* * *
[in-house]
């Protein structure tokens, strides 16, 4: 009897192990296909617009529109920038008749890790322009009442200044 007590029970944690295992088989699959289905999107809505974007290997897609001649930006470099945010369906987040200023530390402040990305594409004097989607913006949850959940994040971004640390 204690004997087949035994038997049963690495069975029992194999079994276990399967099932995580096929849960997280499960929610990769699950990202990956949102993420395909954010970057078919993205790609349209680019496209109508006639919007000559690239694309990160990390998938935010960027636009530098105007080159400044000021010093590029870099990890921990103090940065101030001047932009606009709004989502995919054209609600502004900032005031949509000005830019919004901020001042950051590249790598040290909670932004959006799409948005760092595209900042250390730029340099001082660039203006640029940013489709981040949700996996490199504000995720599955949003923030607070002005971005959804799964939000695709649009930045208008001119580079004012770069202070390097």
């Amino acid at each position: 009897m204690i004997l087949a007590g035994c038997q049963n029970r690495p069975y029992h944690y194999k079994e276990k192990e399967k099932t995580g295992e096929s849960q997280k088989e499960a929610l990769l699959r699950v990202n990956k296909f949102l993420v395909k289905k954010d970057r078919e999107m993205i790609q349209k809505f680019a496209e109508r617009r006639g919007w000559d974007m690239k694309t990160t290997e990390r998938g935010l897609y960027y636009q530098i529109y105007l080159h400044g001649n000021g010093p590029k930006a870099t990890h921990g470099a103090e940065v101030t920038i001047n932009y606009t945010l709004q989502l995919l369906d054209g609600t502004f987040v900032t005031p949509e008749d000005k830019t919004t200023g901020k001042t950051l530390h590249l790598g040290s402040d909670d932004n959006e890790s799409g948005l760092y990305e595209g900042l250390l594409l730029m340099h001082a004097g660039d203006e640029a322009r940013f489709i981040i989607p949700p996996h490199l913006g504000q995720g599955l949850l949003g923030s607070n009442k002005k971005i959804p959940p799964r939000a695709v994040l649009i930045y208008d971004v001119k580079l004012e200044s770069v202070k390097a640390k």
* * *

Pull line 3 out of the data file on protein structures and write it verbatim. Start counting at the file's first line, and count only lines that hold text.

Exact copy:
């Amino acid at each position: 009897m204690i004997l087949a007590g035994c038997q049963n029970r690495p069975y029992h944690y194999k079994e276990k192990e399967k099932t995580g295992e096929s849960q997280k088989e499960a929610l990769l699959r699950v990202n990956k296909f949102l993420v395909k289905k954010d970057r078919e999107m993205i790609q349209k809505f680019a496209e109508r617009r006639g919007w000559d974007m690239k694309t990160t290997e990390r998938g935010l897609y960027y636009q530098i529109y105007l080159h400044g001649n000021g010093p590029k930006a870099t990890h921990g470099a103090e940065v101030t920038i001047n932009y606009t945010l709004q989502l995919l369906d054209g609600t502004f987040v900032t005031p949509e008749d000005k830019t919004t200023g901020k001042t950051l530390h590249l790598g040290s402040d909670d932004n959006e890790s799409g948005l760092y990305e595209g900042l250390l594409l730029m340099h001082a004097g660039d203006e640029a322009r940013f489709i981040i989607p949700p996996h490199l913006g504000q995720g599955l949850l949003g923030s607070n009442k002005k971005i959804p959940p799964r939000a695709v994040l649009i930045y208008d971004v001119k580079l004012e200044s770069v202070k390097a640390k």